Jason Zinoman, interview on Terminus by Mark O’Rowe, in New York Times (13 Jan. 2008)

[Details: Jason Zinoman, ‘For Him, the Devil Is in the Rhymes’, [interview with Mark O’Rowe], in New York Times (13 Jan. 2008); incls. photo of Andrea Irvine, Aidan Kelly and Eileen Walsh in Terminus, the new play by Mark O’Rowe.]

THE Irish playwright Mark O’Rowe cuts to the chase. Best known for writing Howie the Rookie, a darkly comic blood-and-guts crime story told with racing momentum that made its debut at the Bush Theater in London in 1999 and came to New York two years later, he writes brutal plays that are so packed with energy and verve that they can leave an audience dizzy.

“Description drives me mad”, Mr. O’Rowe said in a recent interview at the offices of the Public Theater. “A man walks into a room, and as soon as he says a line, I have a picture of him already. You don’t need more. That’s my philosophy.”

His new play, Terminus, is an audacious drama of interlocking monologues that can be seen at the Public as part of the Under the Radar festival through Jan. 20. In it Mr. O’Rowe, 37, adds an unusual twist to his already distinctive style: rhyme.

“I wrote a couple lines one day, and there was some rhyming going on”, he said with typically unpretentious casualness. “So I thought',O.K., lets keep it up.’”

The result is a dense, musical brand of colloquial poetry that sounds like a mix between Jay - Z and Tom Wolfe on a gonzo riff: “We go, see the slo-mo ebb-and-flow of pub-spill; the mill, the babble, the rabble or wobbling waywards.”

Over the course of a year Mr. O’Rowe wrote the drama in his spare time while working on a screenplay that he says did not inspire him. Terminus has the feel of a labor of love, Mr. O’Rowe following his impulses wherever they might lead. In this case it was into a supernatural narrative told by three characters: a lonely young woman looking for love; her mother, who is seeking atonement; and a serial killer who has sold his soul to the Devil.

Introducing his latest work at a reading uptown last year Mr. O’Rowe explained to a sparse crowd that if he sits down to write a play without any preconceived notions of plot or character, the first thing that usually pops into his head is a sex scene. Then he read a Joycean monologue featuring the image he began writing the play with: a woman falling from a construction crane. What is surprising is not so much that she is saved from certain death by a demon made of worms - the play is Mr. O’Rowe’s most fantastical - but that he then makes love to her with a tenderness that Mr. Rowe is not known for.

“This play felt like an opening up of my world”, Mr. O’Rowe said. “I realized when I wrote about the demon that if you can tell it well enough, you can go anywhere with this. Literally anywhere. That was a real discovery.”

It was not Mark O’Rowe’s dream to be a playwright. Growing up in the workin -class town of Tallaght, the child of a toolmaker and a housewife, he preferred kung fu movies to the theater, which he hardly ever attended. “You couldn’t have set me in front of a drama for love or money’, he said.

That changed when, at the age of 24, he saw the film “House of Games” and joined the generation of young writers who got their start imitating David Mamet, who wrote and directed it. “He seemed very immediate”, Mr. O’Rowe said. “It wasn’t like Shakespeare. It was just, like, three-word sentences.”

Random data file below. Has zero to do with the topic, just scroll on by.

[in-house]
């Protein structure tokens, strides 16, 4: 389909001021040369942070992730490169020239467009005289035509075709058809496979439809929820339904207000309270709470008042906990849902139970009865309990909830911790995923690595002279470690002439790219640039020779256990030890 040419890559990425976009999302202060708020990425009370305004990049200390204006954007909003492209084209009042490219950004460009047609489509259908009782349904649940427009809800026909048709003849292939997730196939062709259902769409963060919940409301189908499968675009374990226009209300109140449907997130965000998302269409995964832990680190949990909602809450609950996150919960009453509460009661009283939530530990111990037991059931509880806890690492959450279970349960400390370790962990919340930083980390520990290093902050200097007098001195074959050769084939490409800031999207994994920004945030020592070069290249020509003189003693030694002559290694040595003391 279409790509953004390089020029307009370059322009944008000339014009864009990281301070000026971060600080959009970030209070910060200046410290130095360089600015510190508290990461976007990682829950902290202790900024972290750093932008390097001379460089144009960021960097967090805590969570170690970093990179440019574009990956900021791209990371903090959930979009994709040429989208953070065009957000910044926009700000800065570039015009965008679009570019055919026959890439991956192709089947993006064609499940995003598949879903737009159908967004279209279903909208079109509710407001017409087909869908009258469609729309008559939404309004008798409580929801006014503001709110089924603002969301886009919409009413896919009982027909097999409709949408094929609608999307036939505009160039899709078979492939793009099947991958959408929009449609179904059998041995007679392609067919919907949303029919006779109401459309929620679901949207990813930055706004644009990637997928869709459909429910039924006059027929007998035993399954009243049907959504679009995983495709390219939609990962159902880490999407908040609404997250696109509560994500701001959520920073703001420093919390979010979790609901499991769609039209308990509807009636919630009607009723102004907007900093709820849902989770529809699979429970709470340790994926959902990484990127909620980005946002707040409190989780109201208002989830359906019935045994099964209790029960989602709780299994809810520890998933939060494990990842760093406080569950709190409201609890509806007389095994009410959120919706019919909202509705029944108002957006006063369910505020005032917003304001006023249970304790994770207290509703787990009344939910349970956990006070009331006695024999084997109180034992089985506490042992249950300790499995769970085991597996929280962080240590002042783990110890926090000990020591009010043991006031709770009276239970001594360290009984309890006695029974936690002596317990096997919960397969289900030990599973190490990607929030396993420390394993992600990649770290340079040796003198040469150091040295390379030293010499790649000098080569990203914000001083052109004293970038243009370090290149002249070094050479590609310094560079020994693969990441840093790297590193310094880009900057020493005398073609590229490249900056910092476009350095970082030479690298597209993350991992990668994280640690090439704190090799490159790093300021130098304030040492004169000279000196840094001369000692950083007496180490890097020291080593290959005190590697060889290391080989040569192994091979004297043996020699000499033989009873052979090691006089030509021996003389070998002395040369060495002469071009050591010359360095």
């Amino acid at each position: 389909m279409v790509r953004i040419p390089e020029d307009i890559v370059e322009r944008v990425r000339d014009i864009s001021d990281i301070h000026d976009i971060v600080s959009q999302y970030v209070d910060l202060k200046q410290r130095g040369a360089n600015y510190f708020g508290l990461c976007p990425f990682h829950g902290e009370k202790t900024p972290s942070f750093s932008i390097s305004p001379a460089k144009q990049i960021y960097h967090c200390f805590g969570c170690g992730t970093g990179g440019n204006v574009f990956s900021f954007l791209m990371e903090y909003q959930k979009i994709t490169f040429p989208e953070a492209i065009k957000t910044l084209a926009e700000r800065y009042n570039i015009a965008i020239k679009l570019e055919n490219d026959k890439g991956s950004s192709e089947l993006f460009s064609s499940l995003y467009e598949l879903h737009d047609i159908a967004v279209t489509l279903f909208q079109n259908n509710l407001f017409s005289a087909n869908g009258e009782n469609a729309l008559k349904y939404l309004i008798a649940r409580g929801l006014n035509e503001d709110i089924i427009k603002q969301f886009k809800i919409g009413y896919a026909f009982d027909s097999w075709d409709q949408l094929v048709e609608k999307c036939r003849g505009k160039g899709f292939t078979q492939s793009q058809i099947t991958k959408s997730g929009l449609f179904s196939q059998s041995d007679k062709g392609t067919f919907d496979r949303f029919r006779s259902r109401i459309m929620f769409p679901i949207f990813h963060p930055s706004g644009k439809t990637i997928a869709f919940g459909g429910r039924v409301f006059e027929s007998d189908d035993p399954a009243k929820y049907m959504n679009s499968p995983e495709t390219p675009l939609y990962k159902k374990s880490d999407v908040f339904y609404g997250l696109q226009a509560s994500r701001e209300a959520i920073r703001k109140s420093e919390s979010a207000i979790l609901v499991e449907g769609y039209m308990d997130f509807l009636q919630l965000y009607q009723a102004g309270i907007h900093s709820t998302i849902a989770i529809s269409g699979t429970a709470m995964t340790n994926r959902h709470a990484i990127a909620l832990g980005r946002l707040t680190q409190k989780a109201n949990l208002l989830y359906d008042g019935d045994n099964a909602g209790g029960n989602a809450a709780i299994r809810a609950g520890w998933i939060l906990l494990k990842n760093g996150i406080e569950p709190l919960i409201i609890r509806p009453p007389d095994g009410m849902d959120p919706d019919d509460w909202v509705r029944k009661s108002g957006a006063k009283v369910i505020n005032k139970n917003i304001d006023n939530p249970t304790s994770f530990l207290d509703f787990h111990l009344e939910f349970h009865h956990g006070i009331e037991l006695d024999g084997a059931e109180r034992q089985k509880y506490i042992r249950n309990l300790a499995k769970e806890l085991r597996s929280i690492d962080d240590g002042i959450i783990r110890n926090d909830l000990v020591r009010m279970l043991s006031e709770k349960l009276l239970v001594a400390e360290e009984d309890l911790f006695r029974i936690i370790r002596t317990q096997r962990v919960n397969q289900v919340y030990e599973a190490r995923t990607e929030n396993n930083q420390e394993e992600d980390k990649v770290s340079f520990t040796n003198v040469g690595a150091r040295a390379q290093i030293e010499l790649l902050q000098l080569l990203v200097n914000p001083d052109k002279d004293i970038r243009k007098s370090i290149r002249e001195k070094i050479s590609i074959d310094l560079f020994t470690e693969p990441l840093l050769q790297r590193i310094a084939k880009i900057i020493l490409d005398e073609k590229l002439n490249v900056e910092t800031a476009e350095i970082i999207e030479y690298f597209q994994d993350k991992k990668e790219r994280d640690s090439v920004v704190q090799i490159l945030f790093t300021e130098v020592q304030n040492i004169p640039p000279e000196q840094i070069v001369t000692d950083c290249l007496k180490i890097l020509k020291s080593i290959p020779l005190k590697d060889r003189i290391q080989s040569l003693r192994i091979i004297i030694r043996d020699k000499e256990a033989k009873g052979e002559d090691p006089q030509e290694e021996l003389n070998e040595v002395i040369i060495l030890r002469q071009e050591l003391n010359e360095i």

From Mamet he found his way to Pinter and then, inevitably, to Beckett, whose novel “Molloy” inspired the structure of “Howie the Rookie”, which received rave reviews in both London and New York.

At the time Mr. O’Rowe seemed to be the latest of a steady influx of precocious young Irish dramatists - among them Martin McDonagh and Conor McPherson - who were inventing a new brand of modern theater based on heightened poetic language. But while Mr. McDonagh and Mr. McPherson have continued to bring high - profile critical hits to New York, Mr. O’Rowe has had only a few obscure New York productions. In Ireland his bleak, all-female “Crestfall”, packed with sex, violence and cruelty, received notoriety, mostly for a scene in which a woman is asked to have sex with a dog. (Abbey Theater subscribers were not amused; there were many walkouts.)

“I always felt that Mark, who is a very unassuming, not very career-oriented guy, deserved a better shot with the New York and American public”, said Mark Russell, who originally presented Howie at Performance Space 122 and is now the curator of the Under the Radar festival. “I didn’t want to lose him to the movies.”

Of course there is the question of how many Irish devils can fit in the New York theater scene. Mr. McPherson has already carved out his niche on Broadway with “The Seafarer”, about a poker game in which Satan holds a formidable hand. When Mr. O’Rowe read that play, he said, he couldn’t help thinking, “Oh no, he’s using the Devil too.”

Mr. O’Rowe has spent most of his career dealing with comparisons to Mr. McPherson, who also got his start writing monologues. But their similarities (same age, small stature and wire - rim glasses) are largely superficial. Where Mr. McPherson’s plays, which portray a melancholy Dublin, are low - key and nostalgic, Mr. O’Rowe’s pocket epics pop with a contemporary energy.

“I think it was Hugh Leonard who said that a literary movement in Ireland is two writers talking to each other”, Mr. O’Rowe said. “There’s so few of us that we are constantly watching each other. We are polite, of course, but I’ve never met two Irish writers who hung out. There’s a nice sense of competition between us.

“I mean, you can’t compete with Conor and Broadway and that kind of thing. But you’re still competing.”

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